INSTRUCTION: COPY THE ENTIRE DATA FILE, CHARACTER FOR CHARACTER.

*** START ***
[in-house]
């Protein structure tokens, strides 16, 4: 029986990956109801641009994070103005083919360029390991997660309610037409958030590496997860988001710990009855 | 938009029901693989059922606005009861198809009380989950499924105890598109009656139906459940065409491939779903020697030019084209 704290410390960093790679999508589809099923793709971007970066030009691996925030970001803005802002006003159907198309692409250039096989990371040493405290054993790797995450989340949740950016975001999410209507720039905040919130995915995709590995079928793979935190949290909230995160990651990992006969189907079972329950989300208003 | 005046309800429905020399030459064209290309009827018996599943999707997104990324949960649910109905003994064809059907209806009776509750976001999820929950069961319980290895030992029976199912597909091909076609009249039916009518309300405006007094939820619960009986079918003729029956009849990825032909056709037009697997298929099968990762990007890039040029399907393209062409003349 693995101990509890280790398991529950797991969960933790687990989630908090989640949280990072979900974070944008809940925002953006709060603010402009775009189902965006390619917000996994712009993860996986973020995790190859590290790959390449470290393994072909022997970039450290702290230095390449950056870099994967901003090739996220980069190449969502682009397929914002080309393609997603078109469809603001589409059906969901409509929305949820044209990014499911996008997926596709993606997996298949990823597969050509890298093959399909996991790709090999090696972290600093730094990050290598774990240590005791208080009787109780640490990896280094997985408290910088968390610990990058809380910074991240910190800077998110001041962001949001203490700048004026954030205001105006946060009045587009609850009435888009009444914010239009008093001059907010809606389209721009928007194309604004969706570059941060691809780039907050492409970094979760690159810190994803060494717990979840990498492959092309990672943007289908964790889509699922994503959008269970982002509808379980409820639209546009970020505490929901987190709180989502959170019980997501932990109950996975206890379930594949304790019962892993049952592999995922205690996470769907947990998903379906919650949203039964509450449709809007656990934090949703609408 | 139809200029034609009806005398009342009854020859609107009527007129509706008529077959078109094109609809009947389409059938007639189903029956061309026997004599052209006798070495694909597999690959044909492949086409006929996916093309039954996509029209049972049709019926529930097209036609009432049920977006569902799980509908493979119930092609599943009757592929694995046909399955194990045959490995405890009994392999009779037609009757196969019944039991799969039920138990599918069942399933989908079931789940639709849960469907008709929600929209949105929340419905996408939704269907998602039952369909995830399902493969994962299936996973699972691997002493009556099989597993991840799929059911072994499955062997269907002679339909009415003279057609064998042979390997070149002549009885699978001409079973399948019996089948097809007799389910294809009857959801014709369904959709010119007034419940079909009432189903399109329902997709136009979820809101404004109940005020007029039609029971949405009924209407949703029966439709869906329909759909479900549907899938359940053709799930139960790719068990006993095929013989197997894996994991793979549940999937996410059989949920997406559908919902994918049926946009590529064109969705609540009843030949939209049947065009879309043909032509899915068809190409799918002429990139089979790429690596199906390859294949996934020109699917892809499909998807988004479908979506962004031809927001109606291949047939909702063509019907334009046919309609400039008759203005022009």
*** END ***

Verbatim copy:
[in-house]
């Protein structure tokens, strides 16, 4: 029986990956109801641009994070103005083919360029390991997660309610037409958030590496997860988001710990009855 | 938009029901693989059922606005009861198809009380989950499924105890598109009656139906459940065409491939779903020697030019084209 704290410390960093790679999508589809099923793709971007970066030009691996925030970001803005802002006003159907198309692409250039096989990371040493405290054993790797995450989340949740950016975001999410209507720039905040919130995915995709590995079928793979935190949290909230995160990651990992006969189907079972329950989300208003 | 005046309800429905020399030459064209290309009827018996599943999707997104990324949960649910109905003994064809059907209806009776509750976001999820929950069961319980290895030992029976199912597909091909076609009249039916009518309300405006007094939820619960009986079918003729029956009849990825032909056709037009697997298929099968990762990007890039040029399907393209062409003349 693995101990509890280790398991529950797991969960933790687990989630908090989640949280990072979900974070944008809940925002953006709060603010402009775009189902965006390619917000996994712009993860996986973020995790190859590290790959390449470290393994072909022997970039450290702290230095390449950056870099994967901003090739996220980069190449969502682009397929914002080309393609997603078109469809603001589409059906969901409509929305949820044209990014499911996008997926596709993606997996298949990823597969050509890298093959399909996991790709090999090696972290600093730094990050290598774990240590005791208080009787109780640490990896280094997985408290910088968390610990990058809380910074991240910190800077998110001041962001949001203490700048004026954030205001105006946060009045587009609850009435888009009444914010239009008093001059907010809606389209721009928007194309604004969706570059941060691809780039907050492409970094979760690159810190994803060494717990979840990498492959092309990672943007289908964790889509699922994503959008269970982002509808379980409820639209546009970020505490929901987190709180989502959170019980997501932990109950996975206890379930594949304790019962892993049952592999995922205690996470769907947990998903379906919650949203039964509450449709809007656990934090949703609408 | 139809200029034609009806005398009342009854020859609107009527007129509706008529077959078109094109609809009947389409059938007639189903029956061309026997004599052209006798070495694909597999690959044909492949086409006929996916093309039954996509029209049972049709019926529930097209036609009432049920977006569902799980509908493979119930092609599943009757592929694995046909399955194990045959490995405890009994392999009779037609009757196969019944039991799969039920138990599918069942399933989908079931789940639709849960469907008709929600929209949105929340419905996408939704269907998602039952369909995830399902493969994962299936996973699972691997002493009556099989597993991840799929059911072994499955062997269907002679339909009415003279057609064998042979390997070149002549009885699978001409079973399948019996089948097809007799389910294809009857959801014709369904959709010119007034419940079909009432189903399109329902997709136009979820809101404004109940005020007029039609029971949405009924209407949703029966439709869906329909759909479900549907899938359940053709799930139960790719068990006993095929013989197997894996994991793979549940999937996410059989949920997406559908919902994918049926946009590529064109969705609540009843030949939209049947065009879309043909032509899915068809190409799918002429990139089979790429690596199906390859294949996934020109699917892809499909998807988004479908979506962004031809927001109606291949047939909702063509019907334009046919309609400039008759203005022009």